Are Your Tires Good Enough for Winter Weather?

Whether you can’t wait for the first blanket of snow or turn the cold shoulder in favor of the warm indoors, we all have to eventually venture into the winter wonderland by getting behind the wheel to travel to our family holiday parties, our weekend getaways, or simply for the daily commute to and from work. We want a reliable drive that we can count on, and that starts with the treads of our vehicles’ tires. Your tires can tell you a lot, but few know the methods of reading how worn their tread is. Know the signs of wear and tear before the first snow!

How deep should your treads be?

In the United States, the depth of a tire is measured in 32nds of an inch, with a 9/32 to 11/32 of an inch being the depth for most new all-season tires and 2/32 of an inch being the recommended minimum before you should replace your tires. Our service consultant at Marburger Chrysler (Shelby, NC) told us that the Federal Motor Vehicle Safety Standards require that tires are built with 2/32-inch depth indicators within the tread grooves so you can visually inspect the status of your tires. These indicators are known as wear bars, and six or more are standard on every tire. They resemble flat rubber bars slightly raised from the rest of the groove’s depth running horizontal with the tire’s width, perpendicular to the tire’s actual tread.

How do I know how worn my tires are?

While the tire is on your car, or if you can’t see the wear bar, the most famous method is doing a coin test. Using an American penny or quarter, face the head of the coin towards you with the president’s head oriented towards the center of the tire. If the groove covers the hair of the visage, your tires are still good!  If the president sits mostly or fully exposed over the tire’s rubber, then your tires’ treads are too shallow and you should get new tires soon.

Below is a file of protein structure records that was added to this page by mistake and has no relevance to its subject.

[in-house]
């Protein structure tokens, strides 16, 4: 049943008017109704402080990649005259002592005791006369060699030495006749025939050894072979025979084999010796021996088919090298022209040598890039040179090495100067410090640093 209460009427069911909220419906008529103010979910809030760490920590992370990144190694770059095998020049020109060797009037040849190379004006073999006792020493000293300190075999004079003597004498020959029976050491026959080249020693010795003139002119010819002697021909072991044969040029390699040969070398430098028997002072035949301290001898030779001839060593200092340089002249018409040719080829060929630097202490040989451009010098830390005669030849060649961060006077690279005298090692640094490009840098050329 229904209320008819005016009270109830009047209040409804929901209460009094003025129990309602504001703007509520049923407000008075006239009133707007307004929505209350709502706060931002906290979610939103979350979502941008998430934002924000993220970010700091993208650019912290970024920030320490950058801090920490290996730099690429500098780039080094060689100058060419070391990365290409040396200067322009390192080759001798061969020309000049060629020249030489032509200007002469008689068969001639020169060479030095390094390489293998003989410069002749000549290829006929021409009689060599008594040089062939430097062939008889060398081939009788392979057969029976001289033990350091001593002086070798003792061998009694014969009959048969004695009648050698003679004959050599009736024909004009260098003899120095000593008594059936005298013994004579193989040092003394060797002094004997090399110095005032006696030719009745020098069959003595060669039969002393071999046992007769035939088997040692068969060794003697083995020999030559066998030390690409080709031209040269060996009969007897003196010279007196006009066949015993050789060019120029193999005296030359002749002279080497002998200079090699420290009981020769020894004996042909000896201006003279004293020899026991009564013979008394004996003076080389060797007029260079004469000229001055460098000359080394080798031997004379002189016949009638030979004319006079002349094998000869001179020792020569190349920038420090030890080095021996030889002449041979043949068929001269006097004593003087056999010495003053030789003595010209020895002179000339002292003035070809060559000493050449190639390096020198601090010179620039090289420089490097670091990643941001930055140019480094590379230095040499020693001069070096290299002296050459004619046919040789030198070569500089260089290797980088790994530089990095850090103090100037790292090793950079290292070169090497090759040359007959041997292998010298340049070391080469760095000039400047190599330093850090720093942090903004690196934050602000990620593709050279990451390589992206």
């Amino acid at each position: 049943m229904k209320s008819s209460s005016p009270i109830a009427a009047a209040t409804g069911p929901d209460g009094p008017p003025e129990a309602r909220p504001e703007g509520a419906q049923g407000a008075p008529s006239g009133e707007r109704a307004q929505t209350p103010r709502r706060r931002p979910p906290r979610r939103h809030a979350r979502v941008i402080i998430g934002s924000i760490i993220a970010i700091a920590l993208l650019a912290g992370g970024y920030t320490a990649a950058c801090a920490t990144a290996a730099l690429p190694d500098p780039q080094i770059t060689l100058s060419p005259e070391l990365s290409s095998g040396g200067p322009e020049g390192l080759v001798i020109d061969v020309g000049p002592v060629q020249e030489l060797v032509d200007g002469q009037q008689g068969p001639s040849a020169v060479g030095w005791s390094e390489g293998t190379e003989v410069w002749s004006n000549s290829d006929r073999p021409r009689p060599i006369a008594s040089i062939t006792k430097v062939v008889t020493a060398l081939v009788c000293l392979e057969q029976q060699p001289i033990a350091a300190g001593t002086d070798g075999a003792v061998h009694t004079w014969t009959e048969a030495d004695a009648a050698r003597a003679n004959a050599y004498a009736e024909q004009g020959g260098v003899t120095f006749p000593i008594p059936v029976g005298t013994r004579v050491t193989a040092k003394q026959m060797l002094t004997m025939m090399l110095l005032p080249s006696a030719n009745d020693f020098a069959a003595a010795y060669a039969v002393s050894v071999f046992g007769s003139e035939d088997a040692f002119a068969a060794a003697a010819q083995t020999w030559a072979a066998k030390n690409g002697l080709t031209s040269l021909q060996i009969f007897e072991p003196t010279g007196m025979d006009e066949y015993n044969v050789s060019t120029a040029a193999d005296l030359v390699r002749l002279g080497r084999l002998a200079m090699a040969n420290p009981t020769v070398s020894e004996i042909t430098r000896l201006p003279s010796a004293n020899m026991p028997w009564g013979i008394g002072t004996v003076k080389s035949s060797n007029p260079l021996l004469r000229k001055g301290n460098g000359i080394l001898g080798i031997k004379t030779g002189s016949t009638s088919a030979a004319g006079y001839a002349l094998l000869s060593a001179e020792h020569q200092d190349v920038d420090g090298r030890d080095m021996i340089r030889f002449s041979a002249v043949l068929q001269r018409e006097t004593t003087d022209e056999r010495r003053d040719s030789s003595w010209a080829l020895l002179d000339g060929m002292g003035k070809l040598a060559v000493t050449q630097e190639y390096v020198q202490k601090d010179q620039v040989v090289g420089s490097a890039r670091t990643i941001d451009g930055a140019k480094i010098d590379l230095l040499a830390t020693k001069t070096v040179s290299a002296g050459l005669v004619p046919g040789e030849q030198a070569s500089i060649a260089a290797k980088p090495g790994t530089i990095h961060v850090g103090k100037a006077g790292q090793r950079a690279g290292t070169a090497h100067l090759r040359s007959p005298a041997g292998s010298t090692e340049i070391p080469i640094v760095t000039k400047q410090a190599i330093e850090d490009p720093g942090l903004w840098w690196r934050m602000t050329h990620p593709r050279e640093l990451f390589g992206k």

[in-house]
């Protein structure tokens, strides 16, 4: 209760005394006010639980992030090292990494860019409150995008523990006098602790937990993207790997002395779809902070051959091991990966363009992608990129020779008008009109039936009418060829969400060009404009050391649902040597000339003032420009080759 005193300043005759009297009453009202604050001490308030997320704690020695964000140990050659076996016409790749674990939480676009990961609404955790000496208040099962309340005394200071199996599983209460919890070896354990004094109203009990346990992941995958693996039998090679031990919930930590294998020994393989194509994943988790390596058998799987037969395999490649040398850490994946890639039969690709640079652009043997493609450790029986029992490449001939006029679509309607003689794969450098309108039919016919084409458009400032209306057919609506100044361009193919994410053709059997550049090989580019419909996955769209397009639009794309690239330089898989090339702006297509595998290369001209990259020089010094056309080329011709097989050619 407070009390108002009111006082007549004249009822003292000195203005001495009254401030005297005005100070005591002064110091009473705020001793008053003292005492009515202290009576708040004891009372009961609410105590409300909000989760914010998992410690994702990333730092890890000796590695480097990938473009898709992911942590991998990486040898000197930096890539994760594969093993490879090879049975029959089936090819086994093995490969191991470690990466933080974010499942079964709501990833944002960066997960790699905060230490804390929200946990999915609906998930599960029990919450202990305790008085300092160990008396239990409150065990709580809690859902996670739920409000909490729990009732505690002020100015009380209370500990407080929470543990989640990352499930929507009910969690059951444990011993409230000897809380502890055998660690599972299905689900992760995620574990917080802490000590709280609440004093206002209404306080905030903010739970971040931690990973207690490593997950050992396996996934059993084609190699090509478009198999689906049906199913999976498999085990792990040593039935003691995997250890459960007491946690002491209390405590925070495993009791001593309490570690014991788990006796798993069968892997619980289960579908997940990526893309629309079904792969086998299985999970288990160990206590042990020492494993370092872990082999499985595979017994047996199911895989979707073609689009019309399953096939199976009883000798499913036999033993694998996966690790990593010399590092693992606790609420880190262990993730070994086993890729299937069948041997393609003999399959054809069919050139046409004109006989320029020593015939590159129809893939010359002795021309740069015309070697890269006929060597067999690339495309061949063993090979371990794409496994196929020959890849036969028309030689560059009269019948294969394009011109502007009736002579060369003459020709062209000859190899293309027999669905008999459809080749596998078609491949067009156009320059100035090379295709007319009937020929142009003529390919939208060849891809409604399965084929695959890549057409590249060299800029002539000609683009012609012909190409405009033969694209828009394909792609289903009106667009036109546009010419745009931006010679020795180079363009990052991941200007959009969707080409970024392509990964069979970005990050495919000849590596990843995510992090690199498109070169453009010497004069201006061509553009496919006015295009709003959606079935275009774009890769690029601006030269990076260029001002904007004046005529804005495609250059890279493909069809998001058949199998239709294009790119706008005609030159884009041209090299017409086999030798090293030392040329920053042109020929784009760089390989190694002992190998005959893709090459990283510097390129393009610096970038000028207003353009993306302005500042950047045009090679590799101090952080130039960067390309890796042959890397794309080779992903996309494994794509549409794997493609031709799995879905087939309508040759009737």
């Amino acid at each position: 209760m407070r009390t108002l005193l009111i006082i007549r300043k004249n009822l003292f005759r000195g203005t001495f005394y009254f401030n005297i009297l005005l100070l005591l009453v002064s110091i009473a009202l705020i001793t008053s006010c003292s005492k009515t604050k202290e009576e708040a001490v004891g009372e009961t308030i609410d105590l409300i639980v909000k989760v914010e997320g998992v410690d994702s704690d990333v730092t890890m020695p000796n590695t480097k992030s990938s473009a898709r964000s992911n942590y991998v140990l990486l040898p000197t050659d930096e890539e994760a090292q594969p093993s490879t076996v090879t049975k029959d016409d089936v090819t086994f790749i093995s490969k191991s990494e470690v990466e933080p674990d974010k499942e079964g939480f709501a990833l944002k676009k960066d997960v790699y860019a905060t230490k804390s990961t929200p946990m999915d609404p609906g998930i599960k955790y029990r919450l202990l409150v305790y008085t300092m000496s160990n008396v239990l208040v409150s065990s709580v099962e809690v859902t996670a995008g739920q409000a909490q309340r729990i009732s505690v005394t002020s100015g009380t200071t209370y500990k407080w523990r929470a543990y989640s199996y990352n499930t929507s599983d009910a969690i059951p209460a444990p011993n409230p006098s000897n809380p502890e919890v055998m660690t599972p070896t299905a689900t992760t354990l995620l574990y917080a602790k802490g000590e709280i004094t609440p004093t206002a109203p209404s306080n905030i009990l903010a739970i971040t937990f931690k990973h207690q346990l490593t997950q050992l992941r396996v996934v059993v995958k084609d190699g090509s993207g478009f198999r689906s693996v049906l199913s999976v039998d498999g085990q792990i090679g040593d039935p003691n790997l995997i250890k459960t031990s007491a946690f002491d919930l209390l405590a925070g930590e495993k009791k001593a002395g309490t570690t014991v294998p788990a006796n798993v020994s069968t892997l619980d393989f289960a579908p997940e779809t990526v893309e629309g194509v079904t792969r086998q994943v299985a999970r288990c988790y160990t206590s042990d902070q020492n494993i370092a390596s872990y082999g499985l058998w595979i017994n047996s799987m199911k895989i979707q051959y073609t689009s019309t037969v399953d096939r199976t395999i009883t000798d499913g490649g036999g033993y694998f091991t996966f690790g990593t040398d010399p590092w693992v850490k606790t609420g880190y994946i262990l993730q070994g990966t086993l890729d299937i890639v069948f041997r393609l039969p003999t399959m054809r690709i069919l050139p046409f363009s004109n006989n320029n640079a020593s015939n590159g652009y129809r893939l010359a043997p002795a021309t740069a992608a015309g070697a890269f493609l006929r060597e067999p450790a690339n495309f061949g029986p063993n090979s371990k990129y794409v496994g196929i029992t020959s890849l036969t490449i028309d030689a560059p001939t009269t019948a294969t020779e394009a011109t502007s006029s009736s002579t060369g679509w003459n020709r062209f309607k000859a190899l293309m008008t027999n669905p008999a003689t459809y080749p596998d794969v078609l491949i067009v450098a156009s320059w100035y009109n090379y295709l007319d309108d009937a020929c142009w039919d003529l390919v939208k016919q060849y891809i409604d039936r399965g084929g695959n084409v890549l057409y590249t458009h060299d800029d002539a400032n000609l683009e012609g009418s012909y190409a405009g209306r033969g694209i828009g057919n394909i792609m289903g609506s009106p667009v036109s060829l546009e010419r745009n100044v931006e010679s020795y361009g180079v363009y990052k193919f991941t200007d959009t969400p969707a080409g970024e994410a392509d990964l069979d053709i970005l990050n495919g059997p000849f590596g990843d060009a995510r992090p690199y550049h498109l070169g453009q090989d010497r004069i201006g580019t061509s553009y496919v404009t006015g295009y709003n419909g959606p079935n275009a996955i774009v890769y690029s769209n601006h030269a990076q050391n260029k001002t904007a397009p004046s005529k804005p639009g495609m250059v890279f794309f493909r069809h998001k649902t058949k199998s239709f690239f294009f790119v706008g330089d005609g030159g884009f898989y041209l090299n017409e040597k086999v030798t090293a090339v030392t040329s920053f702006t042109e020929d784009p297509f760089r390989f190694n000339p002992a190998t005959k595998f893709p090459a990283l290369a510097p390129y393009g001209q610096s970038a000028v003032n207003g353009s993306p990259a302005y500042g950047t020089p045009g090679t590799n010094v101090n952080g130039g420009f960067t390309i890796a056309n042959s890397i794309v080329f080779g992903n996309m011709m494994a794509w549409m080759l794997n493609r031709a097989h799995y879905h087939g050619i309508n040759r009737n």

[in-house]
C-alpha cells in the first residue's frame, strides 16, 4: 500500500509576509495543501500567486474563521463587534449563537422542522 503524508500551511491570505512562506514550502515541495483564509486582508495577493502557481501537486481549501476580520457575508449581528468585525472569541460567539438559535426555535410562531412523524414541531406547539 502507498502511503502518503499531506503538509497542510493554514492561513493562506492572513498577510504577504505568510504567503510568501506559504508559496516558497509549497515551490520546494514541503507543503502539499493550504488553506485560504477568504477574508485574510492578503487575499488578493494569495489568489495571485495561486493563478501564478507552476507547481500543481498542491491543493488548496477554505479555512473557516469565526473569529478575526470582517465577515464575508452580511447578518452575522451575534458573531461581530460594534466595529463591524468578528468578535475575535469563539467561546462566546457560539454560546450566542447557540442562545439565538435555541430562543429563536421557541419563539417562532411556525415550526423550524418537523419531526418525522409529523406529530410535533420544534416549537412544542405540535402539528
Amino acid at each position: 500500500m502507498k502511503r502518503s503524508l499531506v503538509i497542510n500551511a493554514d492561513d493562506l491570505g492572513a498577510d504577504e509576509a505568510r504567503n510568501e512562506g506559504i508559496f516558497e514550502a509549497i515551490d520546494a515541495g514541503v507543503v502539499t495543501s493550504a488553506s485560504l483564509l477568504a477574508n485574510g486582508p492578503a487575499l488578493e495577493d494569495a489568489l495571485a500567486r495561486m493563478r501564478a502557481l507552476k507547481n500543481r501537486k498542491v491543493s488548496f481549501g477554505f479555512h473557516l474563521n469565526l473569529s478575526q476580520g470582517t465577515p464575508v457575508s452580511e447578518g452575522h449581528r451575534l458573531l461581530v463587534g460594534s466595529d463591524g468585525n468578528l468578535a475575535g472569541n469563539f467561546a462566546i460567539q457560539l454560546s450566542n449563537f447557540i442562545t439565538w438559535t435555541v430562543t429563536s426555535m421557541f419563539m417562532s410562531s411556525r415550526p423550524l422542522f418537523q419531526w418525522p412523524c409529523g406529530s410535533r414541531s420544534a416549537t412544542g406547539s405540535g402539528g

What if my tires aren’t evenly worn?

Tires do not always wear evenly. Some wear more to one side, some wear just in the middle. The most common cause for uneven wear is your tires’ inflation amounts.  Over inflated tires ride more on the center of their treads than on the outside, while under inflated tires do the opposite.  You should check your air pressure amounts and consult your owner’s manual to ensure you’re filling your tires properly. Out-of-spec tire alignments can also cause uneven wear. This means the angle of the wheels to each other and to the road are not parallel. If you’re fighting your steering wheel to stay straight on the road, then your tires could be misaligned and causing uneven wear.

Get ready for winter and inspect those tires now!  It’s advised you check your air pressure and treads monthly so you have the best picture of how your vehicle is going to perform, plus it maintains consistent performance and maximizes efficiency when you take care of your tires!  For swift stops even on slick roads, get your tires checked, rotated, and changed at your local dealership.

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